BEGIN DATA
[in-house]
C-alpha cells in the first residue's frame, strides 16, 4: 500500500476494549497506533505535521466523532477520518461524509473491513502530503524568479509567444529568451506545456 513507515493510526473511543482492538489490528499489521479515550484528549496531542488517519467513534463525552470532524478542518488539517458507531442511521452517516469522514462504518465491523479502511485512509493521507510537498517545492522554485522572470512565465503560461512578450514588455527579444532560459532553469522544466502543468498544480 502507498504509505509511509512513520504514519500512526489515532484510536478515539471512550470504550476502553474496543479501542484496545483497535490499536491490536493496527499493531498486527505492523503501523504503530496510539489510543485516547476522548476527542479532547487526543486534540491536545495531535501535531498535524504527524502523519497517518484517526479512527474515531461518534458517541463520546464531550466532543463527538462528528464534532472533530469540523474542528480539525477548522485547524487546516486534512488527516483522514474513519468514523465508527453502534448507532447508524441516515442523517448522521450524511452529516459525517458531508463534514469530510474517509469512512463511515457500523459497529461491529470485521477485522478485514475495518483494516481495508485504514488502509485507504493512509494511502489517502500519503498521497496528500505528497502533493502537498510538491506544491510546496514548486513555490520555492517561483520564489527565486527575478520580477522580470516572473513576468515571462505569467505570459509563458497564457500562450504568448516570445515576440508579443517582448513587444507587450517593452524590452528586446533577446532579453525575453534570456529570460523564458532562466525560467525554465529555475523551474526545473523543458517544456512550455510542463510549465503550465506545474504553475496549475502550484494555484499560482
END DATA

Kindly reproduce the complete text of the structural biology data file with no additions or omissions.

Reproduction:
[in-house]
C-alpha cells in the first residue's frame, strides 16, 4: 500500500476494549497506533505535521466523532477520518461524509473491513502530503524568479509567444529568451506545456 513507515493510526473511543482492538489490528499489521479515550484528549496531542488517519467513534463525552470532524478542518488539517458507531442511521452517516469522514462504518465491523479502511485512509493521507510537498517545492522554485522572470512565465503560461512578450514588455527579444532560459532553469522544466502543468498544480 502507498504509505509511509512513520504514519500512526489515532484510536478515539471512550470504550476502553474496543479501542484496545483497535490499536491490536493496527499493531498486527505492523503501523504503530496510539489510543485516547476522548476527542479532547487526543486534540491536545495531535501535531498535524504527524502523519497517518484517526479512527474515531461518534458517541463520546464531550466532543463527538462528528464534532472533530469540523474542528480539525477548522485547524487546516486534512488527516483522514474513519468514523465508527453502534448507532447508524441516515442523517448522521450524511452529516459525517458531508463534514469530510474517509469512512463511515457500523459497529461491529470485521477485522478485514475495518483494516481495508485504514488502509485507504493512509494511502489517502500519503498521497496528500505528497502533493502537498510538491506544491510546496514548486513555490520555492517561483520564489527565486527575478520580477522580470516572473513576468515571462505569467505570459509563458497564457500562450504568448516570445515576440508579443517582448513587444507587450517593452524590452528586446533577446532579453525575453534570456529570460523564458532562466525560467525554465529555475523551474526545473523543458517544456512550455510542463510549465503550465506545474504553475496549475502550484494555484499560482